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« Reply #2 on: June 21, 2004 06:30:14 AM »

I agree, moonunit, this is a great way to make your own gift bags and such.

Great job!  And good for you to experiment, trufflegirl.  More of us, myself included, need to do that when it comes to crafting.
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« Reply #3 on: July 09, 2004 04:41:36 PM »

I too live in Canada and got more than a few strange looks when I asked about "iron-on vinyl" at the shops. No one's heard of it or at the very least doesn't carry it. All I keep hearing is "why not use that stuff that you cover books with". I just bought some contact paper today *YIPPEE* and I can't wait to try this out! Thanks for going out on a limb with this one...please let us know how it holds up!
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« Reply #4 on: July 10, 2004 06:27:19 AM »

That's real cute. I really like the idea of using the brown krrat paper too ... It would be great to have kids decorte the paper so Mom's everywhere can carry there kids art work!
« Reply #5 on: July 11, 2004 09:54:52 AM »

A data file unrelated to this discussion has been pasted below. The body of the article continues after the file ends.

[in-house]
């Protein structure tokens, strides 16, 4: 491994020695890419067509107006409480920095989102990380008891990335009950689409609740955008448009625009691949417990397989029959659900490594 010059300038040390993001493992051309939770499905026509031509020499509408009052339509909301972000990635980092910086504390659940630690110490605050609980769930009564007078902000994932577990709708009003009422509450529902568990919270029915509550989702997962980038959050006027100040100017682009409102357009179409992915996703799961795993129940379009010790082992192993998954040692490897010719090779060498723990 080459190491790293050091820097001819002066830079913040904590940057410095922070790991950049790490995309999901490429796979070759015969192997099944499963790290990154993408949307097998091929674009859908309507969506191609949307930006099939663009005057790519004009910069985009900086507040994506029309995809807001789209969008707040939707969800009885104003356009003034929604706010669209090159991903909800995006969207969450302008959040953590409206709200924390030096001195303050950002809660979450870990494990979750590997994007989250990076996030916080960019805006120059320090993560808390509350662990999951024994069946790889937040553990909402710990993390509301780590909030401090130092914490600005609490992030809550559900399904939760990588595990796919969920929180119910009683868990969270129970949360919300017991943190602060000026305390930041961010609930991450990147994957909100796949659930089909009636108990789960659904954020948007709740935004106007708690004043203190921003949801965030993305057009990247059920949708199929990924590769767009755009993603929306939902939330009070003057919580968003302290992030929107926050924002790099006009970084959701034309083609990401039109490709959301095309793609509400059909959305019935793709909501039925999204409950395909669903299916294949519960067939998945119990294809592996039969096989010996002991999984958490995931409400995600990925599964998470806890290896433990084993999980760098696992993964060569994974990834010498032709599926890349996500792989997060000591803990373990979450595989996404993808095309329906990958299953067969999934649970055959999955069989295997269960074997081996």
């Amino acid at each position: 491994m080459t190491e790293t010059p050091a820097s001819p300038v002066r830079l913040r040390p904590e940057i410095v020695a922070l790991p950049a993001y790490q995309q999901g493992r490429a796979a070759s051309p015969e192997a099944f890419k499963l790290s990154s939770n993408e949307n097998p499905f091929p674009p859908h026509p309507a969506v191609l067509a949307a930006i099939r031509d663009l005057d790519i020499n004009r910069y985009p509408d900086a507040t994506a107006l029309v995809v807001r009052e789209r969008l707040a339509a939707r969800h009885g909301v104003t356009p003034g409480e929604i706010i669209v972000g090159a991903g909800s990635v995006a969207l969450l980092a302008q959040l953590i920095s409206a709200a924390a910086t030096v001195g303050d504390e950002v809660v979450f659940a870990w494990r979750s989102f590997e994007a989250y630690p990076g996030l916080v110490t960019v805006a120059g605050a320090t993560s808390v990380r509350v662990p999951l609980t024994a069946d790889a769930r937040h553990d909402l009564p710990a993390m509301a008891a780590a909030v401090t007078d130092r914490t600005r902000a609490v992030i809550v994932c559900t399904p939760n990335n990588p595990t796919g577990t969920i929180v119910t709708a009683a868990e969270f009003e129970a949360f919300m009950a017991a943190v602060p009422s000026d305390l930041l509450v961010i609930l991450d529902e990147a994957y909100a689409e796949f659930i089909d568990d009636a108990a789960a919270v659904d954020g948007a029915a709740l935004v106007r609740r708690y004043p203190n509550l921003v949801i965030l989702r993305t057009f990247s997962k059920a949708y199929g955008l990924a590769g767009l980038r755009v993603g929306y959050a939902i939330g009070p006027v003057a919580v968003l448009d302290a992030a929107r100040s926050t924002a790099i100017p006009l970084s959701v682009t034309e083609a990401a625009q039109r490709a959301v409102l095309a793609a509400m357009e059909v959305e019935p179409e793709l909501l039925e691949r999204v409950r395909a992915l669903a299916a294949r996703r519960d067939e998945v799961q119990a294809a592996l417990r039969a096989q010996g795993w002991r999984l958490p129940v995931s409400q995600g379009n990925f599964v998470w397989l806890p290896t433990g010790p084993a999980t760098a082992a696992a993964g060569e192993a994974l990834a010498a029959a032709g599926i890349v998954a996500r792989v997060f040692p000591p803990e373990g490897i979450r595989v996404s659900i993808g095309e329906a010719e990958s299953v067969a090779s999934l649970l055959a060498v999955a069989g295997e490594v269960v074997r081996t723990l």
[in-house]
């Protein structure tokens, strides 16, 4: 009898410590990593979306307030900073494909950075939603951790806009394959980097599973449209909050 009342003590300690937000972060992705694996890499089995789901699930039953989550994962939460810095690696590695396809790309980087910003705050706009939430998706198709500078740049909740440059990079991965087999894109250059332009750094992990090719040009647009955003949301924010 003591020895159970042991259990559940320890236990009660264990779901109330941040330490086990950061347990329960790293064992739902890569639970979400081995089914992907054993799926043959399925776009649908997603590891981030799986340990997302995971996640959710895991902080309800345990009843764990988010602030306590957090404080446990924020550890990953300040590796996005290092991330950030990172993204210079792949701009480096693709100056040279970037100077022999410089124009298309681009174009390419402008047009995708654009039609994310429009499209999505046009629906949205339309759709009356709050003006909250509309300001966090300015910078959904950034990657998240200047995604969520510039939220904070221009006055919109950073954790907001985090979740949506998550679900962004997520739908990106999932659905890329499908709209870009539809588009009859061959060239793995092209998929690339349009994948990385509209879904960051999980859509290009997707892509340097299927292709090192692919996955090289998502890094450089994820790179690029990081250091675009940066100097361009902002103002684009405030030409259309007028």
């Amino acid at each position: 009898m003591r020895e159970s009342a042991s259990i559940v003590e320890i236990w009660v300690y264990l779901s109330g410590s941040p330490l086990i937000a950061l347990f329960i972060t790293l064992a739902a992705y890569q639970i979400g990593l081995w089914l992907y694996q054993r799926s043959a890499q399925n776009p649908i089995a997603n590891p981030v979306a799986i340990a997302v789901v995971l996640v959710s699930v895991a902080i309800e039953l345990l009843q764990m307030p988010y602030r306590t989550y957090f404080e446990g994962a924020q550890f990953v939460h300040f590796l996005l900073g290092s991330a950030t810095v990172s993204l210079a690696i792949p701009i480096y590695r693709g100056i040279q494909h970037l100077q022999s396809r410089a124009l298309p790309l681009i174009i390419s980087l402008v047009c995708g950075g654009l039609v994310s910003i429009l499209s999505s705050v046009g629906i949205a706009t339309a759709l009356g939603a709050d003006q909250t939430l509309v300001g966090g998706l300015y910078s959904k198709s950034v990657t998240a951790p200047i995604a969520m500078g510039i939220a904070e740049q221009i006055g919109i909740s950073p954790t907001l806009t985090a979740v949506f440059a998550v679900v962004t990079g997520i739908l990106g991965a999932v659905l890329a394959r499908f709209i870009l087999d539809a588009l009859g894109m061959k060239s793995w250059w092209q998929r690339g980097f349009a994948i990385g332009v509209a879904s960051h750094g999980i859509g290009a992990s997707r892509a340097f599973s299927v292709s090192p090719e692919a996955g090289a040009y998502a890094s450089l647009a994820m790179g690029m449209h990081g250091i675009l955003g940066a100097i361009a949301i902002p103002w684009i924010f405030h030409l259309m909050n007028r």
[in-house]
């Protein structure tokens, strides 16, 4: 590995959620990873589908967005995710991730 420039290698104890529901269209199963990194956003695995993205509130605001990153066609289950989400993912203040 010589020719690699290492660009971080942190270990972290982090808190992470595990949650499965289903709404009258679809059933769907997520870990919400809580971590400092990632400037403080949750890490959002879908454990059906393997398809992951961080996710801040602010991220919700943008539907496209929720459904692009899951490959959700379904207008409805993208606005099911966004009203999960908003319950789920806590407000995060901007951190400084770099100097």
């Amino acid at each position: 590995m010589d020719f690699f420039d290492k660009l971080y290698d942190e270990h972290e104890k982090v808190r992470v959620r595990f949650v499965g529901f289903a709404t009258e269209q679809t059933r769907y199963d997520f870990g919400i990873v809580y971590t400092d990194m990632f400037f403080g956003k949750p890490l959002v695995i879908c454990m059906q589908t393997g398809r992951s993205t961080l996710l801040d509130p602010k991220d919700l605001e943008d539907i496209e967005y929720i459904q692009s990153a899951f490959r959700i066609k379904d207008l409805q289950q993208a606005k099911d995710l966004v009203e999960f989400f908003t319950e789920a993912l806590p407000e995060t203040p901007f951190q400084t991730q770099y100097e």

What a neato idea!  Now I'm awash in purse concepts to try Smiley  Collage, random coloring, anyway of decorating paper can be made into a purse like this.

Oh, and if you make the bottom larger, you'd have a waterproof basket, I think.  Ooooohhh, the possibilities!
« Reply #6 on: February 02, 2006 08:53:21 PM »

Oh, cool! I'm from New Zealand, where we are likewise bereft of iron-on vinyl (amongst other things - I would just about kill to get my hands on some of those blank ring-forms somewhere local, but that's another whinge) and I have about 10 rolls of "cover-seal", our equivalent of mac-tac I guess.

I just used it along with some chiyogami papers printed out off the Canon Japan website to cover a few little notebooks. I was wondering about making wallets out of this stuff, I guess I should just give it a go!


« Reply #7 on: February 03, 2006 09:02:03 AM »

I use iron-on vinyl; the brand name is Therm-O-Web.  If you Google that name you can probably find online suppliers.  It's pretty neat stuff!